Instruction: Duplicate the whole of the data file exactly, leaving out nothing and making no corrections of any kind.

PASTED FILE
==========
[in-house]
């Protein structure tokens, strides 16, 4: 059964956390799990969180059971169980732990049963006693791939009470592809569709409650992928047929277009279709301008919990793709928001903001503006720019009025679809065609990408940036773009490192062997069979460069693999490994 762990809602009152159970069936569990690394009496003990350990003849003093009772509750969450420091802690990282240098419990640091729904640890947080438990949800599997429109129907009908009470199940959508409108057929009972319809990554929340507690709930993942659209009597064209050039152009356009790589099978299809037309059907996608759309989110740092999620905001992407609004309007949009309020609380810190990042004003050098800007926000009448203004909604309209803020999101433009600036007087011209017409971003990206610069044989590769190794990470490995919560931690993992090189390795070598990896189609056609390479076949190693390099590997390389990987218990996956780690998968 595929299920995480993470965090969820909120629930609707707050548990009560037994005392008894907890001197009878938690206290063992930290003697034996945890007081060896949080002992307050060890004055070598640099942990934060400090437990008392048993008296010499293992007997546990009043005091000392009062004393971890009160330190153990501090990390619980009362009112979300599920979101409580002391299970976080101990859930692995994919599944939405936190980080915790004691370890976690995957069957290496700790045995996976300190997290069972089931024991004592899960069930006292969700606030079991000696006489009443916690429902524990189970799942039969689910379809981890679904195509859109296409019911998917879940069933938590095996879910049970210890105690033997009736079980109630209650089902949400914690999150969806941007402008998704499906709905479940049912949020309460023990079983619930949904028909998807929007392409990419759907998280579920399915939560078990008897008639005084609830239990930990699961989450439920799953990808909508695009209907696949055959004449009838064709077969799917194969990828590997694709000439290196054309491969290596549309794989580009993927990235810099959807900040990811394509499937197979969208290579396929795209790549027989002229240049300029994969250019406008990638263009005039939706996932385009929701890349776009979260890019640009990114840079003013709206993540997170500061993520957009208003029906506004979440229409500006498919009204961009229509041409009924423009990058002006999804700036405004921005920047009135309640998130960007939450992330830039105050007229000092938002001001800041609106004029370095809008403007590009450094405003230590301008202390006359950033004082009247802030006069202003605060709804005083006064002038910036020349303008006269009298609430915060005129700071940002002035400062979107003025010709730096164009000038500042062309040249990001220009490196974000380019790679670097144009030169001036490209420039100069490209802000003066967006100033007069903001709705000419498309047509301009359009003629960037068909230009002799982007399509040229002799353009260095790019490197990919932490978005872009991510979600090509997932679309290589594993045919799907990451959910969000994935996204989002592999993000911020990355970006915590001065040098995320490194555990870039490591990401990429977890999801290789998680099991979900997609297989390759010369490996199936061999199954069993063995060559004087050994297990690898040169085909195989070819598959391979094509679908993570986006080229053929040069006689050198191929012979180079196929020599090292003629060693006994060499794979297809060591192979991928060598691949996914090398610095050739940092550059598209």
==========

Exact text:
[in-house]
């Protein structure tokens, strides 16, 4: 059964956390799990969180059971169980732990049963006693791939009470592809569709409650992928047929277009279709301008919990793709928001903001503006720019009025679809065609990408940036773009490192062997069979460069693999490994 762990809602009152159970069936569990690394009496003990350990003849003093009772509750969450420091802690990282240098419990640091729904640890947080438990949800599997429109129907009908009470199940959508409108057929009972319809990554929340507690709930993942659209009597064209050039152009356009790589099978299809037309059907996608759309989110740092999620905001992407609004309007949009309020609380810190990042004003050098800007926000009448203004909604309209803020999101433009600036007087011209017409971003990206610069044989590769190794990470490995919560931690993992090189390795070598990896189609056609390479076949190693390099590997390389990987218990996956780690998968 595929299920995480993470965090969820909120629930609707707050548990009560037994005392008894907890001197009878938690206290063992930290003697034996945890007081060896949080002992307050060890004055070598640099942990934060400090437990008392048993008296010499293992007997546990009043005091000392009062004393971890009160330190153990501090990390619980009362009112979300599920979101409580002391299970976080101990859930692995994919599944939405936190980080915790004691370890976690995957069957290496700790045995996976300190997290069972089931024991004592899960069930006292969700606030079991000696006489009443916690429902524990189970799942039969689910379809981890679904195509859109296409019911998917879940069933938590095996879910049970210890105690033997009736079980109630209650089902949400914690999150969806941007402008998704499906709905479940049912949020309460023990079983619930949904028909998807929007392409990419759907998280579920399915939560078990008897008639005084609830239990930990699961989450439920799953990808909508695009209907696949055959004449009838064709077969799917194969990828590997694709000439290196054309491969290596549309794989580009993927990235810099959807900040990811394509499937197979969208290579396929795209790549027989002229240049300029994969250019406008990638263009005039939706996932385009929701890349776009979260890019640009990114840079003013709206993540997170500061993520957009208003029906506004979440229409500006498919009204961009229509041409009924423009990058002006999804700036405004921005920047009135309640998130960007939450992330830039105050007229000092938002001001800041609106004029370095809008403007590009450094405003230590301008202390006359950033004082009247802030006069202003605060709804005083006064002038910036020349303008006269009298609430915060005129700071940002002035400062979107003025010709730096164009000038500042062309040249990001220009490196974000380019790679670097144009030169001036490209420039100069490209802000003066967006100033007069903001709705000419498309047509301009359009003629960037068909230009002799982007399509040229002799353009260095790019490197990919932490978005872009991510979600090509997932679309290589594993045919799907990451959910969000994935996204989002592999993000911020990355970006915590001065040098995320490194555990870039490591990401990429977890999801290789998680099991979900997609297989390759010369490996199936061999199954069993063995060559004087050994297990690898040169085909195989070819598959391979094509679908993570986006080229053929040069006689050198191929012979180079196929020599090292003629060693006994060499794979297809060591192979991928060598691949996914090398610095050739940092550059598209």